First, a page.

He vaguely remembered having a dream about waking up on a beach… After being chased out at sea after… what had to be the worst nightmare of his life…
After a moment he became aware of the fact that he was lying on sun-warmed sand. He wondered why he was so tired… Of course, it made perfect sense to be exhausted after such a rigorous ordeal… He knew he must have tossed and turned all night to be this worn out…
Then he felt that strange sensation on his face again, tugging his senses still further into the here and now.
“What’s going on…” he muttered. He dug his fingers through the sand, finding that he still barely had enough strength to make a fist.
Experimentally, he opened his eyes.
He cried out in alarm and confusion as he looked up into the feline face staring down at him. Max rolled away with a yelp. For its part, the creature leaped away in the opposite direction.
Max pulled himself together, as quickly as one could be expected to after waking up in a place right out of a dream. He had to close his eyes for a moment to ward off the dizziness and headache that assaulted his eyes, making him see spots. After all, he was still very sore and stiff; he now knew that he was moving too quickly just yet. As he opened his eyes again and became more aware of his surroundings, it didn’t take him long to figure out their one stark implication: that had been no dream.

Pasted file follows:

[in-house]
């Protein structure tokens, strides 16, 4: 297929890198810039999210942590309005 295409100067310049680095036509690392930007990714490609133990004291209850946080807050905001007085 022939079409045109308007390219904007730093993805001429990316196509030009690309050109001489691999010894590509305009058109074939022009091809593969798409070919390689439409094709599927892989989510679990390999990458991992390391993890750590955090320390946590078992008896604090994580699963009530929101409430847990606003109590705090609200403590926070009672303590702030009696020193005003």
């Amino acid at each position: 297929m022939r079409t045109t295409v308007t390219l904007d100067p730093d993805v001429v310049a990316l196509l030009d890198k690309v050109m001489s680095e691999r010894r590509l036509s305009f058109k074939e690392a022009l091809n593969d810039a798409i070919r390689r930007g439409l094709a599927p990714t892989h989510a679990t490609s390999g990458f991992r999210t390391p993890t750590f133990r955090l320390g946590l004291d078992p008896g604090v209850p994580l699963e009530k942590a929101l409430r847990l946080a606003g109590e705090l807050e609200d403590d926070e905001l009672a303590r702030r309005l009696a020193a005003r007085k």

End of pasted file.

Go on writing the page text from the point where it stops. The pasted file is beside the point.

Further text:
Max immediately focused on the creature before him, a cat of some variety. It sat over a foot tall, with short white-and-black fur of curiously symmetrical pattern, even on both sides. The cat, a cub of some feline variety that reminded him of a statue back in Layosha, sat and stared warily at Max. In those greenish-yellow eyes, disproportionately large on its young face, Max saw his own reflection for a second.
Though the cub had been startled by Max’s sudden reaction, it had already begun to recover its feline composure, and its look was now one of cautious curiosity.
Max looked back at the cub, wondering where the little guy came from. As an old piece of advice flashed through his thoughts, Max looked around sharply, to make sure they were all alone. He had been warned that mother animals seldom let their young out of sight…
But he didn’t see any angry mother whatever-it-was charging out of the bushes anywhere, still he decided to keep his guard up anyway. He had been told that cats of any stripe were creatures of stealth, and he didn’t care to find out the hard way. If this one was just a cub, he wasn’t sure he wanted to know how big its mother might be.